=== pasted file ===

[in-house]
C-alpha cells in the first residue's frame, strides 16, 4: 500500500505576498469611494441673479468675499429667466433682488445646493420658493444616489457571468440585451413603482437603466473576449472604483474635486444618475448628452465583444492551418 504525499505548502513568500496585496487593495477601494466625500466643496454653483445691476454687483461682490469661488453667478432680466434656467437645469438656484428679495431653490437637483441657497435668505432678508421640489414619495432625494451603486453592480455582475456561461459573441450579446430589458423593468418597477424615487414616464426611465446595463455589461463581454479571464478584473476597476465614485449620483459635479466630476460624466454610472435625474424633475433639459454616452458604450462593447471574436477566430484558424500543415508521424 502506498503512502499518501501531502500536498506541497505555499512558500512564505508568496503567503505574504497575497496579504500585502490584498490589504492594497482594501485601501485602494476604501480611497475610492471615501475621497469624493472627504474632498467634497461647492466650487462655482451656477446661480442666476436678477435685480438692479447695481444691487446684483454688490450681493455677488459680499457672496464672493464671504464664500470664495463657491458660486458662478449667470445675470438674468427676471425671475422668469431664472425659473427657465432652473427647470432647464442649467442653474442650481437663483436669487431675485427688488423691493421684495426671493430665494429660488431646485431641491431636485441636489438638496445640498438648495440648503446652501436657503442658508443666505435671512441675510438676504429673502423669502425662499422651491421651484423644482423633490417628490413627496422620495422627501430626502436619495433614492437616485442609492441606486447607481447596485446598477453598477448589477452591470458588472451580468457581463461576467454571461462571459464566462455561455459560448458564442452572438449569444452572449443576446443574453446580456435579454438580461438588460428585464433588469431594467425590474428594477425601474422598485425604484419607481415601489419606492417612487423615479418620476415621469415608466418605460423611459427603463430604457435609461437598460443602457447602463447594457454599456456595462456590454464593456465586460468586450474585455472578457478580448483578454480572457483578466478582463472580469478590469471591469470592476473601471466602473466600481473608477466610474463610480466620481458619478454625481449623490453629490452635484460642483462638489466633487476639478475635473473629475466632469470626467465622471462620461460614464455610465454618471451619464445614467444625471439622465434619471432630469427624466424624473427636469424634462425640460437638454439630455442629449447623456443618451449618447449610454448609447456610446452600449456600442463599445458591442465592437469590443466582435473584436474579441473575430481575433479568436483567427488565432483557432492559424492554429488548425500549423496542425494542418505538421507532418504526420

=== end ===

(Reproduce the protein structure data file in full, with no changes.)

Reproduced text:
[in-house]
C-alpha cells in the first residue's frame, strides 16, 4: 500500500505576498469611494441673479468675499429667466433682488445646493420658493444616489457571468440585451413603482437603466473576449472604483474635486444618475448628452465583444492551418 504525499505548502513568500496585496487593495477601494466625500466643496454653483445691476454687483461682490469661488453667478432680466434656467437645469438656484428679495431653490437637483441657497435668505432678508421640489414619495432625494451603486453592480455582475456561461459573441450579446430589458423593468418597477424615487414616464426611465446595463455589461463581454479571464478584473476597476465614485449620483459635479466630476460624466454610472435625474424633475433639459454616452458604450462593447471574436477566430484558424500543415508521424 502506498503512502499518501501531502500536498506541497505555499512558500512564505508568496503567503505574504497575497496579504500585502490584498490589504492594497482594501485601501485602494476604501480611497475610492471615501475621497469624493472627504474632498467634497461647492466650487462655482451656477446661480442666476436678477435685480438692479447695481444691487446684483454688490450681493455677488459680499457672496464672493464671504464664500470664495463657491458660486458662478449667470445675470438674468427676471425671475422668469431664472425659473427657465432652473427647470432647464442649467442653474442650481437663483436669487431675485427688488423691493421684495426671493430665494429660488431646485431641491431636485441636489438638496445640498438648495440648503446652501436657503442658508443666505435671512441675510438676504429673502423669502425662499422651491421651484423644482423633490417628490413627496422620495422627501430626502436619495433614492437616485442609492441606486447607481447596485446598477453598477448589477452591470458588472451580468457581463461576467454571461462571459464566462455561455459560448458564442452572438449569444452572449443576446443574453446580456435579454438580461438588460428585464433588469431594467425590474428594477425601474422598485425604484419607481415601489419606492417612487423615479418620476415621469415608466418605460423611459427603463430604457435609461437598460443602457447602463447594457454599456456595462456590454464593456465586460468586450474585455472578457478580448483578454480572457483578466478582463472580469478590469471591469470592476473601471466602473466600481473608477466610474463610480466620481458619478454625481449623490453629490452635484460642483462638489466633487476639478475635473473629475466632469470626467465622471462620461460614464455610465454618471451619464445614467444625471439622465434619471432630469427624466424624473427636469424634462425640460437638454439630455442629449447623456443618451449618447449610454448609447456610446452600449456600442463599445458591442465592437469590443466582435473584436474579441473575430481575433479568436483567427488565432483557432492559424492554429488548425500549423496542425494542418505538421507532418504526420